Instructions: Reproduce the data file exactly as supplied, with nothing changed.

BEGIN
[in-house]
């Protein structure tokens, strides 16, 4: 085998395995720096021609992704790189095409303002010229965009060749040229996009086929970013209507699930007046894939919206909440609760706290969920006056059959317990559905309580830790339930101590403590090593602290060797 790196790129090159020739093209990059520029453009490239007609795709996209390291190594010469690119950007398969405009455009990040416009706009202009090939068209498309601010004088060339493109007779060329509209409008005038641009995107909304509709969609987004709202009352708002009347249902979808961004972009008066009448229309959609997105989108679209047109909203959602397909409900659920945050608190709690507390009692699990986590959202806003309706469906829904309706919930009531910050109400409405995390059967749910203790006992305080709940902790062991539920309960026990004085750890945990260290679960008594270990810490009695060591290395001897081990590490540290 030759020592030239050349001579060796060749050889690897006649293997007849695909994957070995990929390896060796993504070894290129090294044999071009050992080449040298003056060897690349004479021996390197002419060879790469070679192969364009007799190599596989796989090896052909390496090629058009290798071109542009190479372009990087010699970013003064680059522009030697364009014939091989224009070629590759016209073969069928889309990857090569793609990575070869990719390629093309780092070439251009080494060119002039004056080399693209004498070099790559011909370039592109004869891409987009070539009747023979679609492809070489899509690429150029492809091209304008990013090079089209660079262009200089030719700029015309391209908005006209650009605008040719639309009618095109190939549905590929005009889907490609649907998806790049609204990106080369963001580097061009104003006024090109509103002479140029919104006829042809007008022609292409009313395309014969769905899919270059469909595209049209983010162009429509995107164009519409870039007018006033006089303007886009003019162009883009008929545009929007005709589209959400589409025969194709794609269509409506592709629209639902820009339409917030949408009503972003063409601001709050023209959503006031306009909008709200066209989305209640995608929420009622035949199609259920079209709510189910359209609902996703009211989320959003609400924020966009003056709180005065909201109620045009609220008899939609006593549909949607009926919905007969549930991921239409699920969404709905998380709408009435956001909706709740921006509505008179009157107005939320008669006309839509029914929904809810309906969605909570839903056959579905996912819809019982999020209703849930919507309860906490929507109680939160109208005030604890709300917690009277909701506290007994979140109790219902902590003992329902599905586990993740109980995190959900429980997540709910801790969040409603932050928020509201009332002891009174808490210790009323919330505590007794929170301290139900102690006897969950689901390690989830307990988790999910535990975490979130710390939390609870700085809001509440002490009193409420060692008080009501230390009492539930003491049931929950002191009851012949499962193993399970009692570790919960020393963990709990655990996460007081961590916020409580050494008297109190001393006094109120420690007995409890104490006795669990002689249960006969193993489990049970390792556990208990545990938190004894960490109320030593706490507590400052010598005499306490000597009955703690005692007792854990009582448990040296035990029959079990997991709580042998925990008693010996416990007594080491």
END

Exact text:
[in-house]
């Protein structure tokens, strides 16, 4: 085998395995720096021609992704790189095409303002010229965009060749040229996009086929970013209507699930007046894939919206909440609760706290969920006056059959317990559905309580830790339930101590403590090593602290060797 790196790129090159020739093209990059520029453009490239007609795709996209390291190594010469690119950007398969405009455009990040416009706009202009090939068209498309601010004088060339493109007779060329509209409008005038641009995107909304509709969609987004709202009352708002009347249902979808961004972009008066009448229309959609997105989108679209047109909203959602397909409900659920945050608190709690507390009692699990986590959202806003309706469906829904309706919930009531910050109400409405995390059967749910203790006992305080709940902790062991539920309960026990004085750890945990260290679960008594270990810490009695060591290395001897081990590490540290 030759020592030239050349001579060796060749050889690897006649293997007849695909994957070995990929390896060796993504070894290129090294044999071009050992080449040298003056060897690349004479021996390197002419060879790469070679192969364009007799190599596989796989090896052909390496090629058009290798071109542009190479372009990087010699970013003064680059522009030697364009014939091989224009070629590759016209073969069928889309990857090569793609990575070869990719390629093309780092070439251009080494060119002039004056080399693209004498070099790559011909370039592109004869891409987009070539009747023979679609492809070489899509690429150029492809091209304008990013090079089209660079262009200089030719700029015309391209908005006209650009605008040719639309009618095109190939549905590929005009889907490609649907998806790049609204990106080369963001580097061009104003006024090109509103002479140029919104006829042809007008022609292409009313395309014969769905899919270059469909595209049209983010162009429509995107164009519409870039007018006033006089303007886009003019162009883009008929545009929007005709589209959400589409025969194709794609269509409506592709629209639902820009339409917030949408009503972003063409601001709050023209959503006031306009909008709200066209989305209640995608929420009622035949199609259920079209709510189910359209609902996703009211989320959003609400924020966009003056709180005065909201109620045009609220008899939609006593549909949607009926919905007969549930991921239409699920969404709905998380709408009435956001909706709740921006509505008179009157107005939320008669006309839509029914929904809810309906969605909570839903056959579905996912819809019982999020209703849930919507309860906490929507109680939160109208005030604890709300917690009277909701506290007994979140109790219902902590003992329902599905586990993740109980995190959900429980997540709910801790969040409603932050928020509201009332002891009174808490210790009323919330505590007794929170301290139900102690006897969950689901390690989830307990988790999910535990975490979130710390939390609870700085809001509440002490009193409420060692008080009501230390009492539930003491049931929950002191009851012949499962193993399970009692570790919960020393963990709990655990996460007081961590916020409580050494008297109190001393006094109120420690007995409890104490006795669990002689249960006969193993489990049970390792556990208990545990938190004894960490109320030593706490507590400052010598005499306490000597009955703690005692007792854990009582448990040296035990029959079990997991709580042998925990008693010996416990007594080491």